(CNN) -- Drivers across the country were warned Saturday to stay off roads and hunker down indoors as night falls, bringing more heavy snow and blizzard conditions in parts of the country.
The National Weather Service said that conditions in Northwest Washington state are "extremely dangerous" and warned they could become "life-threatening."
At least one death has been attributed to this week's storms, which have delayed air traffic, caused havoc on the nation's roads and left thousands without power. And forecasters say there's more to come.
The Minnesota Department of Transportation ordered snowplow drivers off the road until Sunday morning in 13 southwest counties, because of poor visibility, blowing snow and wind gusts up to 40 mph, an agency spokeswoman said Saturday.
In neighboring Iowa, persistent car accidents caused by poor visibility and blowing snow led authorities to prohibit towing services and advise against travel on Interstate 35 north of Des Moines to the Minnesota state line.
"The number of accidents in Polk, Dallas, Boone, Story, Iowa, Poweshiek and Johnson counties are increasing sharply by the hour," Colonel Patrick Hoye with the Iowa State Patrol said in a statement. "As conditions deteriorate, we want to urge people to stay off the roads if at all possible."
Blizzard warnings are in effect for southwestern Minnesota, northwestern Iowa and southeast Dakota, with temperatures plummeting below zero in parts of Minnesota and South Dakota and scattered snowstorms throughout the region, according to the National Weather Service.
Swaths of the Midwest that were covered in snow Thursday and Friday were left to contend with the storm's damage Saturday.
iReporter Kyle Runyon of Chatworth, Illinois, said the storm had knocked down several trees on his property, damaging power lines and his SUV.
"Driving through town is still dangerous because it's so icy," Runyon said.
Northwest Washington is also under a blizzard warning until 10 a.m. Sunday, with forecasts of 9 to 10 inches of snowfall Saturday night and wind gusting up to 50 mph along the Strait of Juan de Fuca, the weather service said.
"The strong winds tonight will cause whiteout conditions, which will disorient anyone driving or caught outdoors," The weather service said. "Traveling on Highway 112 will be extremely dangerous tonight into Sunday morning."
Snowfall in the Olympic Mountains will reach 1 to 2 feet, with wind gusts in excess of 75 mph, the weather service said.
Parts of the region have already seen 2 to 3 feet in snow. On Friday, two buses carrying 80 people collided on a road in Seattle, and crashed through a metal railing, where they hung over a freeway for several hours before two trucks rescued them.
The storm system is expected to move eastward through the weekend, where people are already dealing with air traffic delays and power outages brought on by snowfall earlier this week.
"This is essentially the reincarnation of the same storm that brought the heavy snow to parts of California, southern Nevada and northern Arizona," Steve Corfidi, lead forecaster with the weather service's Storm Prediction Center in Norman, Oklahoma, told CNNRadio.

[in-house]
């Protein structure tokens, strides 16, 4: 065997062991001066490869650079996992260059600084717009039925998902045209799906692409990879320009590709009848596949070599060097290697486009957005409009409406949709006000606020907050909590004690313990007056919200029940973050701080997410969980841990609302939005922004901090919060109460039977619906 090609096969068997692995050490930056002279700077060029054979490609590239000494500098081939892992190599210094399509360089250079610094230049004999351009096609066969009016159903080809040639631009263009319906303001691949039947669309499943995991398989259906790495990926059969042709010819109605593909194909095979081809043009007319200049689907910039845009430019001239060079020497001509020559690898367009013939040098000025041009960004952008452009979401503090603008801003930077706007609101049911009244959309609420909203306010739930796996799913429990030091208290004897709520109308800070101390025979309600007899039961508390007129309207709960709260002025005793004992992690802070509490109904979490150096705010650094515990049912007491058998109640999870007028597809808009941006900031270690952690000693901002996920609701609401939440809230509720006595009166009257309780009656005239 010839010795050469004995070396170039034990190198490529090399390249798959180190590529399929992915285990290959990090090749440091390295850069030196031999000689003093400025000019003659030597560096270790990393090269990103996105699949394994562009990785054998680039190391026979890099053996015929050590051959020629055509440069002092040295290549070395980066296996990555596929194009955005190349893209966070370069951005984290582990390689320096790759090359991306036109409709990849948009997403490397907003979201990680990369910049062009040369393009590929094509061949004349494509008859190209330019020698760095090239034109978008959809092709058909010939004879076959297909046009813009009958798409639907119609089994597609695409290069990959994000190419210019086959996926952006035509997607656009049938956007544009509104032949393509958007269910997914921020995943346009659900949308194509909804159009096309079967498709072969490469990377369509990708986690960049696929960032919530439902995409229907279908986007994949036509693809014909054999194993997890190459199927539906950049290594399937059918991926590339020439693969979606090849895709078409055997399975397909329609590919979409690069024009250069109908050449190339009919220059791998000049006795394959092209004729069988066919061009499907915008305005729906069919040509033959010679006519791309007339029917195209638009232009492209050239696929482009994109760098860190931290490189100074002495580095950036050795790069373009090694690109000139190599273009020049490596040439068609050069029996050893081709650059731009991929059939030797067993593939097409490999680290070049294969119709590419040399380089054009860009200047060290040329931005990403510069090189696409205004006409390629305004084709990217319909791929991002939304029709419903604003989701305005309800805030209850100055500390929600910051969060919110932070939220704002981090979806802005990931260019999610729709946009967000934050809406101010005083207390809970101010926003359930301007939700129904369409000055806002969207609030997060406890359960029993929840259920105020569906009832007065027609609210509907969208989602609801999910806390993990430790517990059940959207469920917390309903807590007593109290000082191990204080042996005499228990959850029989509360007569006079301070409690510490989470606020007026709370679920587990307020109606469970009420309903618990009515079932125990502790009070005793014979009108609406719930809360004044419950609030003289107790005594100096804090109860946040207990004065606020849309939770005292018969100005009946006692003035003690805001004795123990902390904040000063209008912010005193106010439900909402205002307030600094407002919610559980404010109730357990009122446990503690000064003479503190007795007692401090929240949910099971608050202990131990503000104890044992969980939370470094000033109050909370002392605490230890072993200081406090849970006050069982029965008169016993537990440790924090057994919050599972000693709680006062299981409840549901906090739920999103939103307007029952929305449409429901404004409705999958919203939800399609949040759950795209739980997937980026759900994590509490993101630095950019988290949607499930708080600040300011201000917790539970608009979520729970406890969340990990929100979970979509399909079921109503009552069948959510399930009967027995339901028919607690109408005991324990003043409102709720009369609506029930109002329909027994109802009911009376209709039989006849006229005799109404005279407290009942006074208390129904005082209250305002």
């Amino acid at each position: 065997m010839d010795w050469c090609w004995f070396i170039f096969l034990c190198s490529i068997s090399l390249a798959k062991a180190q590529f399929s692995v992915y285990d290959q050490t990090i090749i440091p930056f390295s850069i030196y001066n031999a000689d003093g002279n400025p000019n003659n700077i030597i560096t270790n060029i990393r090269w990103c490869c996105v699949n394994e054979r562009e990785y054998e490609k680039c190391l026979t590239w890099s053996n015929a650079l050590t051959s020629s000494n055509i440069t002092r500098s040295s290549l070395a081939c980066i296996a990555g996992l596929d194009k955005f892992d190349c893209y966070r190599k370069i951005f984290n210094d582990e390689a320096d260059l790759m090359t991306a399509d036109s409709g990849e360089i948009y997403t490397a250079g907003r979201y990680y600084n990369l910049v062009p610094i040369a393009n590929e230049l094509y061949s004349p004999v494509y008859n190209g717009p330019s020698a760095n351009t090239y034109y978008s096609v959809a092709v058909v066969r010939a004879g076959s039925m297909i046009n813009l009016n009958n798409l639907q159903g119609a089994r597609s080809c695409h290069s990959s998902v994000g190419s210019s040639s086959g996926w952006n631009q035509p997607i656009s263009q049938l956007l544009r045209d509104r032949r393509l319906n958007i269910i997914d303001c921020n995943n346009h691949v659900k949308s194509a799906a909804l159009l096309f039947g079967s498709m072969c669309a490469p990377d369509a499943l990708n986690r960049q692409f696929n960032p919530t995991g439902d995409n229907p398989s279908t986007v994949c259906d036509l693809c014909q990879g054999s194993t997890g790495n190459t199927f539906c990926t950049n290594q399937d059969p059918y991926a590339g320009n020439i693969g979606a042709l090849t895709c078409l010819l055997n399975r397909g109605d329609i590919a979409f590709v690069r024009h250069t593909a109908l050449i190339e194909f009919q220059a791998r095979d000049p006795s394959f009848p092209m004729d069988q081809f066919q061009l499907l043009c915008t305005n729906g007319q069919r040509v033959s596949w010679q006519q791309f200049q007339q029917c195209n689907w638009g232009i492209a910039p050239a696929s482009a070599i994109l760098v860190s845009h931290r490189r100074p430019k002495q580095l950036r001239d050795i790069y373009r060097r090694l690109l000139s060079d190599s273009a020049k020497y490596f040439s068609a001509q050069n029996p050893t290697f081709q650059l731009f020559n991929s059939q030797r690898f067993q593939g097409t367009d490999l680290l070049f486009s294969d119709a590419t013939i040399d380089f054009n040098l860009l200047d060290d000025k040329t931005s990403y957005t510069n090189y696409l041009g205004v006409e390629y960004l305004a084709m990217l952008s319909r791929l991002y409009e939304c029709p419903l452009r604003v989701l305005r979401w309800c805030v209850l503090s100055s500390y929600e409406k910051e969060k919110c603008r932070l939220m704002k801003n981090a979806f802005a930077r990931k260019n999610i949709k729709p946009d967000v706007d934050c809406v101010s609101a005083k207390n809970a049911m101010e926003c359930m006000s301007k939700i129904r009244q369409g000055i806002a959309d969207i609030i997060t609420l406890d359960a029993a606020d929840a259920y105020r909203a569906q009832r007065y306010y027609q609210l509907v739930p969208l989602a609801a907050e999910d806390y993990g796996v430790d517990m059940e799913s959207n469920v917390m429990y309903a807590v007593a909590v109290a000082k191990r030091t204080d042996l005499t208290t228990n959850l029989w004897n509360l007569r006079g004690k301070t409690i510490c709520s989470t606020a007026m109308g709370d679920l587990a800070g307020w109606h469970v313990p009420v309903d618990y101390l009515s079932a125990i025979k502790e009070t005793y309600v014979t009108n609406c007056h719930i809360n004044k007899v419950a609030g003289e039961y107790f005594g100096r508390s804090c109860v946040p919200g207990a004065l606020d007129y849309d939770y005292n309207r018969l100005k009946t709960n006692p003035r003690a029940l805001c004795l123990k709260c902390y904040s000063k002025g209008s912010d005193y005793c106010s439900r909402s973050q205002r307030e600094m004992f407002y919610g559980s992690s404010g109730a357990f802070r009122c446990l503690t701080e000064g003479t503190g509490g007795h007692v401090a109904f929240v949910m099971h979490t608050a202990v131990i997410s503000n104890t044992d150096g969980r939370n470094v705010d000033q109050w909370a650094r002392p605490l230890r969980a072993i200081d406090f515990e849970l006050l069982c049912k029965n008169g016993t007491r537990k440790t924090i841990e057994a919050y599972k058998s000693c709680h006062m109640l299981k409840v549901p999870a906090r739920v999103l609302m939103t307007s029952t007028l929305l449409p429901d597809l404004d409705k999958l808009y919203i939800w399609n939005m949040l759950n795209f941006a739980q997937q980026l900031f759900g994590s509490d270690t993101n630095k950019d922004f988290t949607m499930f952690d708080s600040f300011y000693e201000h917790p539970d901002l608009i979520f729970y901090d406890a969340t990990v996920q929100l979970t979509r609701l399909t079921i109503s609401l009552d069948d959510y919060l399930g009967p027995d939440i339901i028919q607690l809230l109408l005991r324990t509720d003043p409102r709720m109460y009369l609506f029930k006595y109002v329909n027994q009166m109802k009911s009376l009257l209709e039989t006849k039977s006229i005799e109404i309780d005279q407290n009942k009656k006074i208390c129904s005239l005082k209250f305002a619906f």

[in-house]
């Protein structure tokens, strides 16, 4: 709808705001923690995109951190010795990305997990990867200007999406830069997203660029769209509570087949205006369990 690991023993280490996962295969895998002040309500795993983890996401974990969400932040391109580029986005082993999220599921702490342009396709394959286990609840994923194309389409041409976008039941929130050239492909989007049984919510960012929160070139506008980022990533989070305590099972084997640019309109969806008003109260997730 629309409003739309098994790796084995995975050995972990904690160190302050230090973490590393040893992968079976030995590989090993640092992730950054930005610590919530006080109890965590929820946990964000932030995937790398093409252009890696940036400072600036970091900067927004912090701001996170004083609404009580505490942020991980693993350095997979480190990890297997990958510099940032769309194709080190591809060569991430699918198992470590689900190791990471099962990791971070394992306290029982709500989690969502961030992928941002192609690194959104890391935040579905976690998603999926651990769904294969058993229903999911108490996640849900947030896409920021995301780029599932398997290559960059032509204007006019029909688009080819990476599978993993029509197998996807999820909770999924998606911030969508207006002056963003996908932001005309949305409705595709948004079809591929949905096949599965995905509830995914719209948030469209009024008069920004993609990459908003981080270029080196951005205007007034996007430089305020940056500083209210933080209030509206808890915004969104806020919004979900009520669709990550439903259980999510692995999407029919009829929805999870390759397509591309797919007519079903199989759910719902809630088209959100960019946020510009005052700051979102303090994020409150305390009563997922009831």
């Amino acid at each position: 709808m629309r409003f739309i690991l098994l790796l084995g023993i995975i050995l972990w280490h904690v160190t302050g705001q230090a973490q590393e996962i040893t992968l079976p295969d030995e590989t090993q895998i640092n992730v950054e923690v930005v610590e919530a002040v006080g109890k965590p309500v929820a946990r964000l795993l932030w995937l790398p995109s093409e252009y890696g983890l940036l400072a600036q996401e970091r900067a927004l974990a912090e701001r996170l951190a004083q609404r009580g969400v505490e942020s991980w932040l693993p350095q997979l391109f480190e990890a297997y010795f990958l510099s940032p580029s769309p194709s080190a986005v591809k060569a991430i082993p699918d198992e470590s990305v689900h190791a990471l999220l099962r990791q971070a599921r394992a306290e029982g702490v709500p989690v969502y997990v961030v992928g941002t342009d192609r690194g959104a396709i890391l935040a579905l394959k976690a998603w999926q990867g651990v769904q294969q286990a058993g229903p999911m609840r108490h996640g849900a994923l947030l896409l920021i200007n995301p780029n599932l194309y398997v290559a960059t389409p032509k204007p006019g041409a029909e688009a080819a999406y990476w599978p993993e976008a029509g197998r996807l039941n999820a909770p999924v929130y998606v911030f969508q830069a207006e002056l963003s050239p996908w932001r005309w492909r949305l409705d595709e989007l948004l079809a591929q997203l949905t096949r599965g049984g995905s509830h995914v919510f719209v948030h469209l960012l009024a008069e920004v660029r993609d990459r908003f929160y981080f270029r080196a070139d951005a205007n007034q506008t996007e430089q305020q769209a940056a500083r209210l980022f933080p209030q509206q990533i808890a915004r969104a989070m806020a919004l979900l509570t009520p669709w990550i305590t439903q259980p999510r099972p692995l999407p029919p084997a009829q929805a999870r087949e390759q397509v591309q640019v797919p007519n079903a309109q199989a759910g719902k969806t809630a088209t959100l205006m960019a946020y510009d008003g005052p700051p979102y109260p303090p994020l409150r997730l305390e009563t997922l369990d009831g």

"There could easily be up to a foot of snow over parts of Illinois, northern Indiana, perhaps into parts of Michigan and southern Wisconsin, eastward into parts of New York and Pennsylvania," Corfidi said.
A Massachusetts man died instantly when a tree limb weighed down by snow fell on him, authorities in Acushnet said.
The 44-year-old man and his neighbor were trying to saw a large tree limb Friday that had snapped under the weight of snow and heavy winds, Acushnet Police Chief Michael G. Alves said in a statement.
The saw apparently became stuck, and as the men worked to free it, the limb snapped and fell on one of them, Alves said.
The rest of the tree fell and brought down two power lines, in the first storm-related death reported since heavy snows and winds began ripping across the country earlier this week.
In northern Connecticut, western and central Massachusetts and southwest New Hampshire -- areas that received several inches of snow Friday night -- the weather service warned that "a winter storm Sunday will have a tendency for greater extremes than Friday's storm."
About 4 to 8 inches of snow are expected to blanket New England, with 11 inches in some places, forecasters predicted.
"We got about a foot of snow last night, and it's still snowing now but not really accumulating," said iReporter Mary Ellen Wessell of Rochdale, Massachusetts. "Tomorrow they're saying very wet and heavy snow."
Thousands of homes in New Hampshire remained without power Saturday night, raising the ire of some residents who have been waiting more than a week for electricity, authorities told CNN affiliate WMUR.
Signs pleading for help were posted on power company barricades, and one resident attempted to run a truck off the road, WMUR reported.
Airline passengers across the country fared better Saturday than on Friday night, when hundreds of flights were canceled because of the weather, but delays still plagued major airports for most of the day.
Nearly 50 flights were canceled Saturday at the three metro New York airports -- 28 at Newark Liberty, 15 at John F. Kennedy and six at La Guardia, according to Alan Hicks, spokesman for the Port Authority of New York and New Jersey. Some 800 flights for those airports had been canceled Friday night.
Flights at JFK, Newark, and other major airports are about back to normal.
At Seattle-Tacoma International Airport, Alaska Airlines on Saturday canceled 47 flights into Vancouver, Seattle and Portland in anticipation of the storm, spokesman Perry Cooper said.
( CNN's Taylor Gandossy, Emanuella Grinberg and CNNRadio's John Lorinc contributed to this report.)